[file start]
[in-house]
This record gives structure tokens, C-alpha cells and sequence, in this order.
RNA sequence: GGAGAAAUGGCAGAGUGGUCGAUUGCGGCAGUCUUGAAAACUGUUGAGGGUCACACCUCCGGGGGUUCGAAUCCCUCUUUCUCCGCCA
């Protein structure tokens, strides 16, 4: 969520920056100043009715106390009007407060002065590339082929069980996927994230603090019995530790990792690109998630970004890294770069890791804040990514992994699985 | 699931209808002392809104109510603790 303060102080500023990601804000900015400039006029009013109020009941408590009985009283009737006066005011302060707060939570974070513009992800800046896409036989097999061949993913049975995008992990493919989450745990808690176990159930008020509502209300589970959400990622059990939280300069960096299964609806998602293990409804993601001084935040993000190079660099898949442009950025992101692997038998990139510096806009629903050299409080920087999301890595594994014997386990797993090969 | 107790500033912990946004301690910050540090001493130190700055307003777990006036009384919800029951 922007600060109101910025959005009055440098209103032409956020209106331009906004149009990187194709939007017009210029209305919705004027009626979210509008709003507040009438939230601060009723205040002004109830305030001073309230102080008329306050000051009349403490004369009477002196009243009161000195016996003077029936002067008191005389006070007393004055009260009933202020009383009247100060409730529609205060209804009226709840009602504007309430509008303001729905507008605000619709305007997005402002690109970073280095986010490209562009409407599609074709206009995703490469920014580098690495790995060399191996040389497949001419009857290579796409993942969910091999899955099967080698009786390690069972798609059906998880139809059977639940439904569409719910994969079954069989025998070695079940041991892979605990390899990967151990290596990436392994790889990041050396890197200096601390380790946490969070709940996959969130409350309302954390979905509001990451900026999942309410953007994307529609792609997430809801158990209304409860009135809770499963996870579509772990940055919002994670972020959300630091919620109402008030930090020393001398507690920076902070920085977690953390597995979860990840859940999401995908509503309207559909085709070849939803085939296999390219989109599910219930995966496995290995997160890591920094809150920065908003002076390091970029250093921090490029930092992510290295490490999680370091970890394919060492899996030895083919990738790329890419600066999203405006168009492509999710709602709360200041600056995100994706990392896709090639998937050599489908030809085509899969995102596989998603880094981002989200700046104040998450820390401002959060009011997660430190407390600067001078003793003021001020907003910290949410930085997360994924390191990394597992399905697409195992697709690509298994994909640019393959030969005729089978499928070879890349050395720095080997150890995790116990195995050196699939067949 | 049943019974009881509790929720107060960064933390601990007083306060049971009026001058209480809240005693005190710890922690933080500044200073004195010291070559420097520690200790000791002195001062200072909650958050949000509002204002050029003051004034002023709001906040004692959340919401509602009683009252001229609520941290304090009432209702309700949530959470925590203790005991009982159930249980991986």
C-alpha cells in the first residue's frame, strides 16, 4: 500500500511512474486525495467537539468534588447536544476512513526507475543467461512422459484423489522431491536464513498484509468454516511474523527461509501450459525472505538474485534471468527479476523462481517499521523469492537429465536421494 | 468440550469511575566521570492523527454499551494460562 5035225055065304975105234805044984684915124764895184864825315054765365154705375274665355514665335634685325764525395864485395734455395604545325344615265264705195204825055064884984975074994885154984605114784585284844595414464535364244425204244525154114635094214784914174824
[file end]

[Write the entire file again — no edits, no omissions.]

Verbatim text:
[in-house]
This record gives structure tokens, C-alpha cells and sequence, in this order.
RNA sequence: GGAGAAAUGGCAGAGUGGUCGAUUGCGGCAGUCUUGAAAACUGUUGAGGGUCACACCUCCGGGGGUUCGAAUCCCUCUUUCUCCGCCA
């Protein structure tokens, strides 16, 4: 969520920056100043009715106390009007407060002065590339082929069980996927994230603090019995530790990792690109998630970004890294770069890791804040990514992994699985 | 699931209808002392809104109510603790 303060102080500023990601804000900015400039006029009013109020009941408590009985009283009737006066005011302060707060939570974070513009992800800046896409036989097999061949993913049975995008992990493919989450745990808690176990159930008020509502209300589970959400990622059990939280300069960096299964609806998602293990409804993601001084935040993000190079660099898949442009950025992101692997038998990139510096806009629903050299409080920087999301890595594994014997386990797993090969 | 107790500033912990946004301690910050540090001493130190700055307003777990006036009384919800029951 922007600060109101910025959005009055440098209103032409956020209106331009906004149009990187194709939007017009210029209305919705004027009626979210509008709003507040009438939230601060009723205040002004109830305030001073309230102080008329306050000051009349403490004369009477002196009243009161000195016996003077029936002067008191005389006070007393004055009260009933202020009383009247100060409730529609205060209804009226709840009602504007309430509008303001729905507008605000619709305007997005402002690109970073280095986010490209562009409407599609074709206009995703490469920014580098690495790995060399191996040389497949001419009857290579796409993942969910091999899955099967080698009786390690069972798609059906998880139809059977639940439904569409719910994969079954069989025998070695079940041991892979605990390899990967151990290596990436392994790889990041050396890197200096601390380790946490969070709940996959969130409350309302954390979905509001990451900026999942309410953007994307529609792609997430809801158990209304409860009135809770499963996870579509772990940055919002994670972020959300630091919620109402008030930090020393001398507690920076902070920085977690953390597995979860990840859940999401995908509503309207559909085709070849939803085939296999390219989109599910219930995966496995290995997160890591920094809150920065908003002076390091970029250093921090490029930092992510290295490490999680370091970890394919060492899996030895083919990738790329890419600066999203405006168009492509999710709602709360200041600056995100994706990392896709090639998937050599489908030809085509899969995102596989998603880094981002989200700046104040998450820390401002959060009011997660430190407390600067001078003793003021001020907003910290949410930085997360994924390191990394597992399905697409195992697709690509298994994909640019393959030969005729089978499928070879890349050395720095080997150890995790116990195995050196699939067949 | 049943019974009881509790929720107060960064933390601990007083306060049971009026001058209480809240005693005190710890922690933080500044200073004195010291070559420097520690200790000791002195001062200072909650958050949000509002204002050029003051004034002023709001906040004692959340919401509602009683009252001229609520941290304090009432209702309700949530959470925590203790005991009982159930249980991986």
C-alpha cells in the first residue's frame, strides 16, 4: 500500500511512474486525495467537539468534588447536544476512513526507475543467461512422459484423489522431491536464513498484509468454516511474523527461509501450459525472505538474485534471468527479476523462481517499521523469492537429465536421494 | 468440550469511575566521570492523527454499551494460562 5035225055065304975105234805044984684915124764895184864825315054765365154705375274665355514665335634685325764525395864485395734455395604545325344615265264705195204825055064884984975074994885154984605114784585284844595414464535364244425204244525154114635094214784914174824